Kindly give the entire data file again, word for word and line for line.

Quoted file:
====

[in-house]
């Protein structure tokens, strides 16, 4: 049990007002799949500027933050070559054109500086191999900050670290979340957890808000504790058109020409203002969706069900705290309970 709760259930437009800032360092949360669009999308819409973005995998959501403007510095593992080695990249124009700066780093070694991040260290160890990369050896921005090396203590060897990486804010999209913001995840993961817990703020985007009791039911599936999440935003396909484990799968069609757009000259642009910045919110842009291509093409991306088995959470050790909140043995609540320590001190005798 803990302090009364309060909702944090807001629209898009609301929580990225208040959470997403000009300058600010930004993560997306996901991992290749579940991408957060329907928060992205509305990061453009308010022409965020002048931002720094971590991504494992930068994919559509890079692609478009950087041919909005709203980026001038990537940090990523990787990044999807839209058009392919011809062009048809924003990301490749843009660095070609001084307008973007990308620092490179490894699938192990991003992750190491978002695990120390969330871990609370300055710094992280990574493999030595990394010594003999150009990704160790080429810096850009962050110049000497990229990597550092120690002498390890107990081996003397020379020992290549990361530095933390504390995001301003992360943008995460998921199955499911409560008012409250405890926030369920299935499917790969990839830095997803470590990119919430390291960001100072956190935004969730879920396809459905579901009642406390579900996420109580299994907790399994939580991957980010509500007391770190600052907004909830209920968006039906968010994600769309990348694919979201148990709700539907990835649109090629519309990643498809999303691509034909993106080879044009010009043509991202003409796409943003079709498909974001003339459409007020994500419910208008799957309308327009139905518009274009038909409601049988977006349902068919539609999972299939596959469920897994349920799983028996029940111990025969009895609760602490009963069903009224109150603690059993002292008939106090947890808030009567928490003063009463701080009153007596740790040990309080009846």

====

[in-house]
């Protein structure tokens, strides 16, 4: 049990007002799949500027933050070559054109500086191999900050670290979340957890808000504790058109020409203002969706069900705290309970 709760259930437009800032360092949360669009999308819409973005995998959501403007510095593992080695990249124009700066780093070694991040260290160890990369050896921005090396203590060897990486804010999209913001995840993961817990703020985007009791039911599936999440935003396909484990799968069609757009000259642009910045919110842009291509093409991306088995959470050790909140043995609540320590001190005798 803990302090009364309060909702944090807001629209898009609301929580990225208040959470997403000009300058600010930004993560997306996901991992290749579940991408957060329907928060992205509305990061453009308010022409965020002048931002720094971590991504494992930068994919559509890079692609478009950087041919909005709203980026001038990537940090990523990787990044999807839209058009392919011809062009048809924003990301490749843009660095070609001084307008973007990308620092490179490894699938192990991003992750190491978002695990120390969330871990609370300055710094992280990574493999030595990394010594003999150009990704160790080429810096850009962050110049000497990229990597550092120690002498390890107990081996003397020379020992290549990361530095933390504390995001301003992360943008995460998921199955499911409560008012409250405890926030369920299935499917790969990839830095997803470590990119919430390291960001100072956190935004969730879920396809459905579901009642406390579900996420109580299994907790399994939580991957980010509500007391770190600052907004909830209920968006039906968010994600769309990348694919979201148990709700539907990835649109090629519309990643498809999303691509034909993106080879044009010009043509991202003409796409943003079709498909974001003339459409007020994500419910208008799957309308327009139905518009274009038909409601049988977006349902068919539609999972299939596959469920897994349920799983028996029940111990025969009895609760602490009963069903009224109150603690059993002292008939106090947890808030009567928490003063009463701080009153007596740790040990309080009846």